This recent poem “Hortense” is from a sequence Susan McCaslin started on Paul Cézanne when she was in France. This poem is about his wife.

“Every Hortense is startling, or disquieting, in her way.”     
    Alex Danchev, from Cézanne: A Life

The nineteen-year-old who posed
for Cézanne in Paris, still
poses questions

Working-class seamstress
farmer’s daughter, main squeeze
then mother to Paul Jr.
To his friends, “La Boule”
dumpling, yet she seems trim
enough in his paintings        
Affectionate sobriquet or jab?  

To his family, clandestine lover
dubious, unacknowledged     
unwelcome at the family estate    Jas des Bouffan

then spouse

Anecdotes abound:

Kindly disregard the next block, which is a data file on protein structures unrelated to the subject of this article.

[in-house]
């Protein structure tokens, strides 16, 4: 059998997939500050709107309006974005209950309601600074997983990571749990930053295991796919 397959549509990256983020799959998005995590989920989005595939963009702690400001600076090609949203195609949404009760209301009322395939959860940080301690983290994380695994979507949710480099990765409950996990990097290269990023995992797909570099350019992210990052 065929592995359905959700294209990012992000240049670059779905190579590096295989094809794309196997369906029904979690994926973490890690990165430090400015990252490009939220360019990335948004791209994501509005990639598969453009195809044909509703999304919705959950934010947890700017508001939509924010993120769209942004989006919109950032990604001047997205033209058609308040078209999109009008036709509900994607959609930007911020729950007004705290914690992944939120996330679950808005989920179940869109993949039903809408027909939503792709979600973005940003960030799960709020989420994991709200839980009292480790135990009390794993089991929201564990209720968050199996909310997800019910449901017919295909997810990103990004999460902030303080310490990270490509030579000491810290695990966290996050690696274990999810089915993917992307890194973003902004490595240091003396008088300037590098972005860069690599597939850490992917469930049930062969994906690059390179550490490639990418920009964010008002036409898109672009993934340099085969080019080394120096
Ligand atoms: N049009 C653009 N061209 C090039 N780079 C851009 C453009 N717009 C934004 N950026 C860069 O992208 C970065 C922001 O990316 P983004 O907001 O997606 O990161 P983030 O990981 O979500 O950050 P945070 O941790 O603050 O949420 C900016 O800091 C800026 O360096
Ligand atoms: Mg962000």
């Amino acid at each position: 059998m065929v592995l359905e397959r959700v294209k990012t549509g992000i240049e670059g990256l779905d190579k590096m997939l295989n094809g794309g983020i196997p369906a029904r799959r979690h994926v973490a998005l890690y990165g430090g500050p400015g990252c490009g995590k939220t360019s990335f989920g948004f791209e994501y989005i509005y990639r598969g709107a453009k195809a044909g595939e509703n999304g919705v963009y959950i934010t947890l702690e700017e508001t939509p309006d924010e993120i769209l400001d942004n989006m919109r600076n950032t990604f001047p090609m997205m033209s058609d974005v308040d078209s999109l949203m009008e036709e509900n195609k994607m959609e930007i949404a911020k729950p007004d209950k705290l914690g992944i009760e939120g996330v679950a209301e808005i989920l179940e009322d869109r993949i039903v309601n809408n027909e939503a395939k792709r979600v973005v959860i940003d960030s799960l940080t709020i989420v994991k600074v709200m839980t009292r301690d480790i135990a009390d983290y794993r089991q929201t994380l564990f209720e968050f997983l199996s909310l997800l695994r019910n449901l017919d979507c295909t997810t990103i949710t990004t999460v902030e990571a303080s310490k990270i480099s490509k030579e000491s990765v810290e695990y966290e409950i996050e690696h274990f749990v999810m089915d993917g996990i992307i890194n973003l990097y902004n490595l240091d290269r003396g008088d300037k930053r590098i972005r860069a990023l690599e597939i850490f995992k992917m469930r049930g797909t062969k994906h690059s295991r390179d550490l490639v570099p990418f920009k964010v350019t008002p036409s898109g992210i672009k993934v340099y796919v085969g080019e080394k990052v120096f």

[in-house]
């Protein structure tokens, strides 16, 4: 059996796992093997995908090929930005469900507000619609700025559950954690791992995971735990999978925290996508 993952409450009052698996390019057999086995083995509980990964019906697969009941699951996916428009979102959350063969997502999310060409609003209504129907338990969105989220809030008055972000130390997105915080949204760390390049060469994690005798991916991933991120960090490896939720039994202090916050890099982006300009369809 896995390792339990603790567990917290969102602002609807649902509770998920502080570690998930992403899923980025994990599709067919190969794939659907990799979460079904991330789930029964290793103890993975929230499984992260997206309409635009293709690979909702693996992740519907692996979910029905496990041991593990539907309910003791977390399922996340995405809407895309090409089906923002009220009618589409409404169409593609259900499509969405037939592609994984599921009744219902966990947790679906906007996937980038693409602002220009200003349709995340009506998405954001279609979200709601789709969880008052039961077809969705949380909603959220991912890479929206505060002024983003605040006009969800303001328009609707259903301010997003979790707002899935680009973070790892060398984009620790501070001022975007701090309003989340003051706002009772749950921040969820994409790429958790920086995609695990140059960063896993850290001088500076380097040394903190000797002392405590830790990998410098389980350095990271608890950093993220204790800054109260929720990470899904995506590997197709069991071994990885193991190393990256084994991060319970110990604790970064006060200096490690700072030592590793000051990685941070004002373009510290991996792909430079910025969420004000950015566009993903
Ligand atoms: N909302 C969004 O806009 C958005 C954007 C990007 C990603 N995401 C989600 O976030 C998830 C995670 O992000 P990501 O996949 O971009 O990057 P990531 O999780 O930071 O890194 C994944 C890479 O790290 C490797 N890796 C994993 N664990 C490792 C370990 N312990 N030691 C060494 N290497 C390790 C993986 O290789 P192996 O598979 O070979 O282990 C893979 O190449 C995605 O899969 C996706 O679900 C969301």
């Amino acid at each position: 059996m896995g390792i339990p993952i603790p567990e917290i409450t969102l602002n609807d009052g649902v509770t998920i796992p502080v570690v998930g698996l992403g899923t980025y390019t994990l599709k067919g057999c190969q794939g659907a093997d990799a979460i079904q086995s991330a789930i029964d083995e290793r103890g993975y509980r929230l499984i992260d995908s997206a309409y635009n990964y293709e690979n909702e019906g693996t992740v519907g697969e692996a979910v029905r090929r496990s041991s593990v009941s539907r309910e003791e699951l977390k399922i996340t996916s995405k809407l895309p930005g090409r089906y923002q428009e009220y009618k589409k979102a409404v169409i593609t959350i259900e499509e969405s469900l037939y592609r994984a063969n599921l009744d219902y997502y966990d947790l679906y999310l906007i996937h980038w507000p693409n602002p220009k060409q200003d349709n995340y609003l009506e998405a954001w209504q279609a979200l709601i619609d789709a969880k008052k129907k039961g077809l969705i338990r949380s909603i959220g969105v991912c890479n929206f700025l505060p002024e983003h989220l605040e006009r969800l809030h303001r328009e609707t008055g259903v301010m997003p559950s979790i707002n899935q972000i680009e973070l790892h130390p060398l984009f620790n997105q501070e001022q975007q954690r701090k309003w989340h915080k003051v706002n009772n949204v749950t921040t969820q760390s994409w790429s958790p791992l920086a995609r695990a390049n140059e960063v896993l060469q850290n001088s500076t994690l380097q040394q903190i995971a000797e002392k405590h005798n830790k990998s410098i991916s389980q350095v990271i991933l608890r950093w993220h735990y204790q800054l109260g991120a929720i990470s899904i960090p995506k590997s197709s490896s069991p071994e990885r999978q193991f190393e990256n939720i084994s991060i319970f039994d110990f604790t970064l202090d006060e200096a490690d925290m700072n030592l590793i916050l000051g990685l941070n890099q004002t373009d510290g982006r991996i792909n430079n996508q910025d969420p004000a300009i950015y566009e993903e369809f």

She was profligate
adored the casinos
belittled his art
lingered with friends at news of his death
then bundled off his paintings for quick sale

Yet what of the hours when
she sat immobile

as he ranged the enigma of her upper lip?

The paintings whisper
how he studied her many faces
just as he  tracked the clefts of his sacred
Monte Sainte Victoire
        through dashes and daubs of paint

What remains of such
intimacies and distances?

a sleek chignon
the sheen of a striped skirt
the delicacy of folded hands

in a red armchair

 – Susan McCaslin